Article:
“I remember coming out for the first time and being on the bow of the boat before dawn as the outline of the Mentawais came into view,” recalls Ray Wilcoxen. “By the time we pulled into the Playgrounds area, the sun was shining and it seemed like we had found paradise: blue water, empty white beaches, coconut trees swaying in the wind, little waves bending in every direction. I was in love with the place before I ever caught a wave.”
Three years later, Wilcoxen found himself shuttering his business in California, selling everything he owned, and moving to that very spot to build a luxury surf resort. But the romantic dream of relocating to a tiny, off-the-grid island—complete with warm barrels, white-sand beaches, and hammocks rocking in the breeze—was far from the reality.
“Looking back at it, we really didn’t know anything, and should have been road kill,” says Wilcoxen. “None of us had spent time on land there. We didn’t know the language; we didn’t know the culture. Everyone told us we were going to die of Malaria or Typhoid or get swept away by a tsunami.”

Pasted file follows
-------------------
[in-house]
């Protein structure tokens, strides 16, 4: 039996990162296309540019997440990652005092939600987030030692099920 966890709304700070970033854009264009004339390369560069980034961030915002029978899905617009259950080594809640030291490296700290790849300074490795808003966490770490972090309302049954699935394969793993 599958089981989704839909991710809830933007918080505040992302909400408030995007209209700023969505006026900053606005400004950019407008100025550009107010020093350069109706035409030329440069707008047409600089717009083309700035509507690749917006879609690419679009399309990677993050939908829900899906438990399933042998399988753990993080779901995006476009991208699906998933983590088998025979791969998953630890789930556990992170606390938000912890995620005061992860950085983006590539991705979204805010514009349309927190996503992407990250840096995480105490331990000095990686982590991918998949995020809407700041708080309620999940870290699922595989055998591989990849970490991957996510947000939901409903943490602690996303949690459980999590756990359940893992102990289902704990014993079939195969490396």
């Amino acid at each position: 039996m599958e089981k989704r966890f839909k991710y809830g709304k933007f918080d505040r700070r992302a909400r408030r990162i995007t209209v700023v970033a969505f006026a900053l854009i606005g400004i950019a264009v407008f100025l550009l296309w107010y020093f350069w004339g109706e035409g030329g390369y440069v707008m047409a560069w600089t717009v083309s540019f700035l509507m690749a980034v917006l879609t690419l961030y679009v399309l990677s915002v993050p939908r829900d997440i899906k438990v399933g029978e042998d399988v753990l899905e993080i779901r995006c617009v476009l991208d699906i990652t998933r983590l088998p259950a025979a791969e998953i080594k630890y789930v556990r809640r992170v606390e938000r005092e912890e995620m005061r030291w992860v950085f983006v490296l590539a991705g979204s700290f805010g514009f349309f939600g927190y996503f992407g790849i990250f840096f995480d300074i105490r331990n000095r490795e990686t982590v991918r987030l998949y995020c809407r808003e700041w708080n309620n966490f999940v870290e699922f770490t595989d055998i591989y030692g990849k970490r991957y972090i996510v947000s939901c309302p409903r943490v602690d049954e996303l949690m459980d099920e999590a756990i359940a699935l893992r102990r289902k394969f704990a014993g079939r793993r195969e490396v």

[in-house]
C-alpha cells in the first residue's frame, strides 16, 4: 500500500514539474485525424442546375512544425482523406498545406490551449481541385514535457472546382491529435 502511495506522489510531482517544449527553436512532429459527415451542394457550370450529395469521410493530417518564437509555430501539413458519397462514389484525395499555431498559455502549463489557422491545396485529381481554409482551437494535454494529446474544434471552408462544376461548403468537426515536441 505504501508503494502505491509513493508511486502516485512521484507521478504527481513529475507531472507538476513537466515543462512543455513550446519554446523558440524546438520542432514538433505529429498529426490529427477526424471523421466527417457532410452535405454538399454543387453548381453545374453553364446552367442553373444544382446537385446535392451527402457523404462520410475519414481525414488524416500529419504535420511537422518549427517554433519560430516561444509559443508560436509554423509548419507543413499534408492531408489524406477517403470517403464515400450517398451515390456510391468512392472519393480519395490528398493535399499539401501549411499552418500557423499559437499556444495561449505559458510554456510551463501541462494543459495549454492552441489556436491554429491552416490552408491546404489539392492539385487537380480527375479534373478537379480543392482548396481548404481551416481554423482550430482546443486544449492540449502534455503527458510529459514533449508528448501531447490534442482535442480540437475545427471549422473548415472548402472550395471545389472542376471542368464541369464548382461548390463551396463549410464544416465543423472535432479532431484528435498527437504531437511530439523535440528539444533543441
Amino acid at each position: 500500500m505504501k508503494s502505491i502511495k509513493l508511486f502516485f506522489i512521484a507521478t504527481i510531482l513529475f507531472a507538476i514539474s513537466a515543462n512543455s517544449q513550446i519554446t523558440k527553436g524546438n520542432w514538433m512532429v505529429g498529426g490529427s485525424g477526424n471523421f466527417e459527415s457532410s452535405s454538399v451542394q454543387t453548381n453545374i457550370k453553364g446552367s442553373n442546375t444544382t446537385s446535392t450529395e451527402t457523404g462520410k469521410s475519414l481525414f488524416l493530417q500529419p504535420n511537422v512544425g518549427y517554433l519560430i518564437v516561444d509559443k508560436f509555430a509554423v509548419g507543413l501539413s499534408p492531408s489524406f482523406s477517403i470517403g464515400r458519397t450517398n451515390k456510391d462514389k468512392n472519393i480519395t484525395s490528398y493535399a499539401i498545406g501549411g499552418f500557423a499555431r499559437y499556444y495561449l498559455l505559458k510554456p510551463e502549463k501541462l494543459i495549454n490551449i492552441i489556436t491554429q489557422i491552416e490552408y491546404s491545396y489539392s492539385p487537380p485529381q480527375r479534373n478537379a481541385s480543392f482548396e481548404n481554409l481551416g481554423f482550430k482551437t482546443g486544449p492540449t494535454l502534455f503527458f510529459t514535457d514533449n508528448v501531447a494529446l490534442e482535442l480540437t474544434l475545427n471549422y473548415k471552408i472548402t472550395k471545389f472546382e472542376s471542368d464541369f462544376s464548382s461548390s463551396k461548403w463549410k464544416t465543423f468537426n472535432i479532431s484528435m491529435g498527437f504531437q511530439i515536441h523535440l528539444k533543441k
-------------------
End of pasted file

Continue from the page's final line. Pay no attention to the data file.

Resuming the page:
Jordan Heuer, another one of Kandui Resort’s founders and more recently the founder of Kandui Villas on the other side of the island, can also attest to the harsh realities of the island: “We’ve gone through so many trials and tribulations to get the resorts off the ground—from being completely broke, penniless, and not knowing where our next meal would come from, to having our lives threatened, and more. We have had hoards of locals with machetes, hassles dealing with authorities, earthquakes, tsunami scares, and even a bomb thrown at me once when we tried to get some photos of some dynamite fishermen destroying the reef.”
The complications are now mere speed bumps in the rearview mirror, minor distractions from the dangling carrot out front: a right and left that offer up the kind of perfection generally reserved for daydreams.
“It’s no coincidence that my house faces Rifles at just the right angle so I can sit on my rickety balcony with all the spiders and geckos to watch the waves spin down the entire reef,” says Wilcoxen. “You can’t tell how ridiculously fast and long that wave is from the boat angle. All you do there is go Mach 10 and look for the barrel. My kind of wave. Sometimes I’d like to trade in my 53-year-old body for a younger version of itself when I’m out there, but it’s all good. I had no idea I’d be this lucky to be getting so much tube time at my age.” —Janna Irons